Comical symmetry (and culture)

Thursday, 20 January 2005 — 5:37pm | Comics, Literature

As a subscriber to The Economist, and a satisfied customer at that, every now and then I feel a need to point out how cool they are. While I maintain that their Christmas edition last month was probably the best issue I’ve seen in the few years I’ve followed the magazine – what, with a year-end summary in verse, discourse analysis, jazz record reviews, the DS/PSP wars and a board game feature – most of what I want to acknowledge, as you probably realized if you clicked on any of those links that just passed you by, is subscriber content in the online edition. If you are a subscriber, you are aware of these pieces already. If you aren’t, then change.

But every now and then, my favourite periodical pumps out an excellent article that anyone can access. Such is the case with this article on the Web as a linguistic corpus, a piece that cites my favourite blog.

And how cool is this: in last week’s print edition, their weekly Obituary page was a feature on Will Eisner (again, subscriber content, but you should really sign up). The Eisner Awards – the comic book industry’s equivalent of the Oscars – are named after the late Will, and not Disney’s resident evil clown.

Curiously, while the otherwise rigorous obituary goes at length about Eisner’s own projects and his influence on the maturing of comic storytelling (indeed, The Economist concurs with the view that he practically invented the graphic novel), it has nary a mention of his masterwork Comics & Sequential Art, which everyone, everyone, recommends as the definitive textbook on how to make a comic book, and with good reason. Eisner literally wrote the book on graphic storytelling. Comics & Sequential Art is highly technical in its focus, but presents itself as introductory in the way it boils everything down to simple design principles. To comics, this book is what The Animator’s Survival Kit is to animation: all the basic principles collected in one place. The true artist doesn’t just stop there – he works his way upwards – but this is where to start.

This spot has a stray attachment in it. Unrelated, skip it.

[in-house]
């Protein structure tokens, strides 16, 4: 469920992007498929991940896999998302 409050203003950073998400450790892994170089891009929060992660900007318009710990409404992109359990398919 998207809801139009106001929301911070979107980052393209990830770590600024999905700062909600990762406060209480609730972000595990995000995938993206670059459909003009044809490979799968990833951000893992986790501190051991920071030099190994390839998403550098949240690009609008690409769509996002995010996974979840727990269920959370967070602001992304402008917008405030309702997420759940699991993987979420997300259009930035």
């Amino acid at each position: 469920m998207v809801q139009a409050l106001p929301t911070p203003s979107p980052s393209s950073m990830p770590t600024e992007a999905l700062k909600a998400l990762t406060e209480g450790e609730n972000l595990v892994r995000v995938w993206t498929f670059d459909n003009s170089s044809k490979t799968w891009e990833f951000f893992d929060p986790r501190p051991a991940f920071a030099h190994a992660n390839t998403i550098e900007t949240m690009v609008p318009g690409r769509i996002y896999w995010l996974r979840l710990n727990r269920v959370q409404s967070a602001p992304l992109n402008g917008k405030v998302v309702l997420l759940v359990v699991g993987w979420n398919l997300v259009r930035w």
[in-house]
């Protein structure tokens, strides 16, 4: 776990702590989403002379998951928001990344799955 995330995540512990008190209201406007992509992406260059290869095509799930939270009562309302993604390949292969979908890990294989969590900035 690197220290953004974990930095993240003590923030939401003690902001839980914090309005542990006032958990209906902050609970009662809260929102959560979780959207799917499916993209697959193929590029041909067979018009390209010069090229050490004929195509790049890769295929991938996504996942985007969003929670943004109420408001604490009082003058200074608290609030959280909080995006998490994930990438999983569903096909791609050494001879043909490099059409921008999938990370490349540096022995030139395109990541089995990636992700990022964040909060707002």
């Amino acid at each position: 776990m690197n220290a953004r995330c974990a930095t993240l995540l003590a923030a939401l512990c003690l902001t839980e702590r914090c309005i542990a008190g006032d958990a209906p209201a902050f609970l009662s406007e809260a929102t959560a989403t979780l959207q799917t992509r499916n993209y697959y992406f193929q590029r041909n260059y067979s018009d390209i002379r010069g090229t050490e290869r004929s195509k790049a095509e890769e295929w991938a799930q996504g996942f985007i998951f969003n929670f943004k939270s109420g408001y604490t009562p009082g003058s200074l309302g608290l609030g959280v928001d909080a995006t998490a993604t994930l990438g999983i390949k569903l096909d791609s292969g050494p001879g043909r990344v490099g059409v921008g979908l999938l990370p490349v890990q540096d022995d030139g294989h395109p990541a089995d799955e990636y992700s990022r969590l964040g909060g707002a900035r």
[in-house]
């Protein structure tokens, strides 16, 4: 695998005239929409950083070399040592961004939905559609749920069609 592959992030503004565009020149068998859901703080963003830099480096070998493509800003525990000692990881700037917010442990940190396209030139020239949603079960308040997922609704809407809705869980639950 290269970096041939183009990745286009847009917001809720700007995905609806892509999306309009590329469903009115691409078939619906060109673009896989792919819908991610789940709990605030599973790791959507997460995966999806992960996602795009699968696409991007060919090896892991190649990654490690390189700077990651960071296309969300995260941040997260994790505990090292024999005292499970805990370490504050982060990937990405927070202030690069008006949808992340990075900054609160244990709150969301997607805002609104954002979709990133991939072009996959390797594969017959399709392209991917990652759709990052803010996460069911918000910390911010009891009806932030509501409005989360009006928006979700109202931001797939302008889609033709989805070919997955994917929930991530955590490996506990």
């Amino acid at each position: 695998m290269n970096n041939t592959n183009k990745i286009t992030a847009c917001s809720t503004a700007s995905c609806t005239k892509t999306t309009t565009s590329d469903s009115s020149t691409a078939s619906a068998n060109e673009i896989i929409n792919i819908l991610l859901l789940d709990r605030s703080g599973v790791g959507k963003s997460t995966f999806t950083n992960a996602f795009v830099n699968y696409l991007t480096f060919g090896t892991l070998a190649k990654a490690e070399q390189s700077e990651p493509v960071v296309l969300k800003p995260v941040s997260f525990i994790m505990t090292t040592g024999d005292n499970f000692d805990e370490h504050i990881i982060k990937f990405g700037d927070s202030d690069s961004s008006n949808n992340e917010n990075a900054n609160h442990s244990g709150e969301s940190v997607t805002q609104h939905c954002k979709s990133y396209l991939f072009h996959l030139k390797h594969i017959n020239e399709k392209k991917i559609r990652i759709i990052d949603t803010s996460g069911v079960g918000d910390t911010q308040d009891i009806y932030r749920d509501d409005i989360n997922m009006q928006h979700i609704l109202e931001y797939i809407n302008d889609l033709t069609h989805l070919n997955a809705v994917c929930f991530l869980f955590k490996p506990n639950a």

The definitive book on reading comics is a beast of a different nature, and its name is Understanding Comics by Scott McCloud. Between McCloud and Eisner, we have the foundations of what is a theoretical canon of the medium.

Needless to say, theoretical texts only go so far, and it’s the experience of reading the works of fiction themselves where you see them applied.